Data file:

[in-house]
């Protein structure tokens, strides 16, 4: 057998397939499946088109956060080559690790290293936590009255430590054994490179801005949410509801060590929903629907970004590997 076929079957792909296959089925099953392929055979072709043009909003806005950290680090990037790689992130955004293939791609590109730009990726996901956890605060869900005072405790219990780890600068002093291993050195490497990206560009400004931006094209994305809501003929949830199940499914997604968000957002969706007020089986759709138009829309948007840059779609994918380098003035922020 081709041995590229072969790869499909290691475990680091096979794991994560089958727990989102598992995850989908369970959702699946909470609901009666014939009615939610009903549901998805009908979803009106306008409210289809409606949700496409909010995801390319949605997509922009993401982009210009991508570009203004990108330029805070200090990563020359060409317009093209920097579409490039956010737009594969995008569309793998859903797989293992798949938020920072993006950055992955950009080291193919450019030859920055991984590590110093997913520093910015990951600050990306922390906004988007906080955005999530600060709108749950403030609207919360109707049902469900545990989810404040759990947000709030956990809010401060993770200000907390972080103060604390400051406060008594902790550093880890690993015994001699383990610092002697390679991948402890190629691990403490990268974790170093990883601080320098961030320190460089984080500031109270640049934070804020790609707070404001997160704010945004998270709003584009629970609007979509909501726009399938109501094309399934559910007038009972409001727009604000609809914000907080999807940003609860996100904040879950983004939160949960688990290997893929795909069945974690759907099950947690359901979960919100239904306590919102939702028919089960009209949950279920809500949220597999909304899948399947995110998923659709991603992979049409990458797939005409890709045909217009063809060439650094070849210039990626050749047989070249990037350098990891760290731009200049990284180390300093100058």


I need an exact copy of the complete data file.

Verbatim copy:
[in-house]
């Protein structure tokens, strides 16, 4: 057998397939499946088109956060080559690790290293936590009255430590054994490179801005949410509801060590929903629907970004590997 076929079957792909296959089925099953392929055979072709043009909003806005950290680090990037790689992130955004293939791609590109730009990726996901956890605060869900005072405790219990780890600068002093291993050195490497990206560009400004931006094209994305809501003929949830199940499914997604968000957002969706007020089986759709138009829309948007840059779609994918380098003035922020 081709041995590229072969790869499909290691475990680091096979794991994560089958727990989102598992995850989908369970959702699946909470609901009666014939009615939610009903549901998805009908979803009106306008409210289809409606949700496409909010995801390319949605997509922009993401982009210009991508570009203004990108330029805070200090990563020359060409317009093209920097579409490039956010737009594969995008569309793998859903797989293992798949938020920072993006950055992955950009080291193919450019030859920055991984590590110093997913520093910015990951600050990306922390906004988007906080955005999530600060709108749950403030609207919360109707049902469900545990989810404040759990947000709030956990809010401060993770200000907390972080103060604390400051406060008594902790550093880890690993015994001699383990610092002697390679991948402890190629691990403490990268974790170093990883601080320098961030320190460089984080500031109270640049934070804020790609707070404001997160704010945004998270709003584009629970609007979509909501726009399938109501094309399934559910007038009972409001727009604000609809914000907080999807940003609860996100904040879950983004939160949960688990290997893929795909069945974690759907099950947690359901979960919100239904306590919102939702028919089960009209949950279920809500949220597999909304899948399947995110998923659709991603992979049409990458797939005409890709045909217009063809060439650094070849210039990626050749047989070249990037350098990891760290731009200049990284180390300093100058």